The odd question took the young man by surprise. “I guess the gift would still be mine because I was the one who bought it.”

“Exactly so,” replied the Buddha. “Now, you have just cursed me and been angry with me. But if I do not accept your curses, if I do not get insulted and angry in return, these curses will fall back upon you—the same as the gift returning to its owner.”

IV. Spirit of a Bodhisattva

Poor emotional health can weaken your body’s immune system. This makes you more likely to get sick and other infections during emotionally difficult times. Also, when you are feeling stressed, anxious, or upset, you may not take care of your health as carefully as you should.

It is important to observe your emotion, although emotions are instinctive and natural, it can sometimes be intense and overwhelming. We must learn to control our emotions if we want to be successful in establishing a good affinity and good health. 

As I mentioned earlier, emotion is like a village and the harmony of the village comes from the chief. Our mind is the chief, so, when our emotional state is in trouble, how should we do to improve it?

Let me share five points to manage your emotional mind.

V. Spirit of a Bodhisattva

  1. Self-awareness is a skill that allows you to predict how a situation or person might affect you by understanding your own emotional state. It can allow you to observe your emotional reactions to situations and learn how to improve your response. The story that I shared earlier on how Buddha respond to the young man. if you understand that, being prepared allows you to feel calmer and less stressed.
  2. Reflection – Reflecting allows you to discover why you had a certain emotional reaction to a situation can help you resolve conflicts by separating the emotion from the situation. Take Buddha and Jane’s example of reflection on the current situation.
  3. Give yourself a space – When you’re in a situation that triggers an emotional reaction, putting physical space between you and a situation can help you regain your composure and allow you to exercise your skills of reflection. Once you’ve gained some perspective on your emotions, you can often return to the situation calmly and find a solution.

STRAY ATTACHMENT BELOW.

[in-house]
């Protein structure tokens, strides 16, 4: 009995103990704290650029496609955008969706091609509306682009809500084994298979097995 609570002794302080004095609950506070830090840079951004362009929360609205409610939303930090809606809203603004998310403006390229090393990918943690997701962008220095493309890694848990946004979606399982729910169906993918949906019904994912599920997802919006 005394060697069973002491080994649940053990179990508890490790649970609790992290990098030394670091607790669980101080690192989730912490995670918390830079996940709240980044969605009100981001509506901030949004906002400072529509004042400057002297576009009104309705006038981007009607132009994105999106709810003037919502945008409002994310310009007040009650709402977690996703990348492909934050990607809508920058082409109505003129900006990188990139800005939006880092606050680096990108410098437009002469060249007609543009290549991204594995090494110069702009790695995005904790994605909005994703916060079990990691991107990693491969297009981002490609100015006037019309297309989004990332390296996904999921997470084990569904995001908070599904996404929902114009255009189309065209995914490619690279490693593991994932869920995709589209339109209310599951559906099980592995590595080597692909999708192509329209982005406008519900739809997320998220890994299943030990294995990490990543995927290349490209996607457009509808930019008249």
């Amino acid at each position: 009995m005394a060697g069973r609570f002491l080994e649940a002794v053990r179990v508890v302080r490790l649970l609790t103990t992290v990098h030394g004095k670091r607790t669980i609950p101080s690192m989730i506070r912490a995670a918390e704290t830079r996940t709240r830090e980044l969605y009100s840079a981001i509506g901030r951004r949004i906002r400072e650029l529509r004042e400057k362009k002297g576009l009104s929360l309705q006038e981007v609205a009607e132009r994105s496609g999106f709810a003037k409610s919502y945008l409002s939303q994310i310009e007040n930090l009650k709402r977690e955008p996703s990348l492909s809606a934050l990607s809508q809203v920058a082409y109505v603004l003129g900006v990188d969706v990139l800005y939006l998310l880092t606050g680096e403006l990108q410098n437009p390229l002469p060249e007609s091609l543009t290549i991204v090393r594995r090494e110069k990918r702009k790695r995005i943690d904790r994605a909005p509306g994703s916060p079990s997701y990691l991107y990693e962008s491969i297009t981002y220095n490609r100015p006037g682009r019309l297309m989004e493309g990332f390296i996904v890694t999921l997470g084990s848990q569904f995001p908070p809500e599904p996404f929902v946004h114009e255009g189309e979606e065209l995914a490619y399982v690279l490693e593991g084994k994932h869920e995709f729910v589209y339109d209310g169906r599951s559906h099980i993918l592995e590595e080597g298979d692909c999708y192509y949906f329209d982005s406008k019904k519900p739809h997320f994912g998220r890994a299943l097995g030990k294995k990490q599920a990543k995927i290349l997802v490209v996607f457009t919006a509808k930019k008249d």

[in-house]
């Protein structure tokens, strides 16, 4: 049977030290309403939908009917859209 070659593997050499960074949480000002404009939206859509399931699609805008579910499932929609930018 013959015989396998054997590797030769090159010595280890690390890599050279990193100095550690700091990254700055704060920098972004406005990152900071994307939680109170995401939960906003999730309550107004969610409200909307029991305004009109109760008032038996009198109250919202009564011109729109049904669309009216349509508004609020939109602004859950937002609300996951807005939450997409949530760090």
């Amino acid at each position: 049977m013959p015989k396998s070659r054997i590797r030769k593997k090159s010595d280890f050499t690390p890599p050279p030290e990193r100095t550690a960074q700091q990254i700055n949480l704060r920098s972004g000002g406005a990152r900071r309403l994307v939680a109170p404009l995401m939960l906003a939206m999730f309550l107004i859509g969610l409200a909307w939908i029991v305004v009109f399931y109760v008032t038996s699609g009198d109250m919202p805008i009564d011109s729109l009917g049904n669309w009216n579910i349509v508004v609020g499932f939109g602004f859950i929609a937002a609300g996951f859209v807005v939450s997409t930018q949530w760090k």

4. Mindfulness – Mindfulness is a meditation technique that focuses on the sensations and emotions you feel in the moment. The goal of mindfulness exercises is to stay fully present in the moment and avoid thinking about future or past concerns. Mindfulness can calm you and help you develop a sense of perspective about your emotions and your daily tasks.
  5. Listen to podcasts or reading books – you may follow the Bodhi Light Podcast by Ven. Miao Guang online. It can help you understand your feelings and you might find resources to solve your problem. I would encourage you to subscribe Bodhi Light Podcast and you will be able to listen to many stories that will help the chief “mind” to bring peace and harmony to the villagers.

VI. Conclusion

Buddhism explains that virtuous (positive, constructive, wholesome) emotions lead to happiness in the long term, while non-virtuous (negative, destructive, unwholesome) emotions lead to suffering.

Buddha taught us impermanence, this impermanence is not comfortable, but it is real. Just look at the current pandemic, it was not here before and soon it will be gone, if we all follow the SOP strictly and get vaccinated. 

The Buddha said: People come and go in your life, but the right ones will always stay. In the end of our life, only three things matters, how much you loved, How Gentle you lived and how gracefully you let go of things not meant for you.

Thank you for joining me in this Dharma sharing, may Buddha bless everyone to gain happiness and may everyone be free from fear and lived in harmony.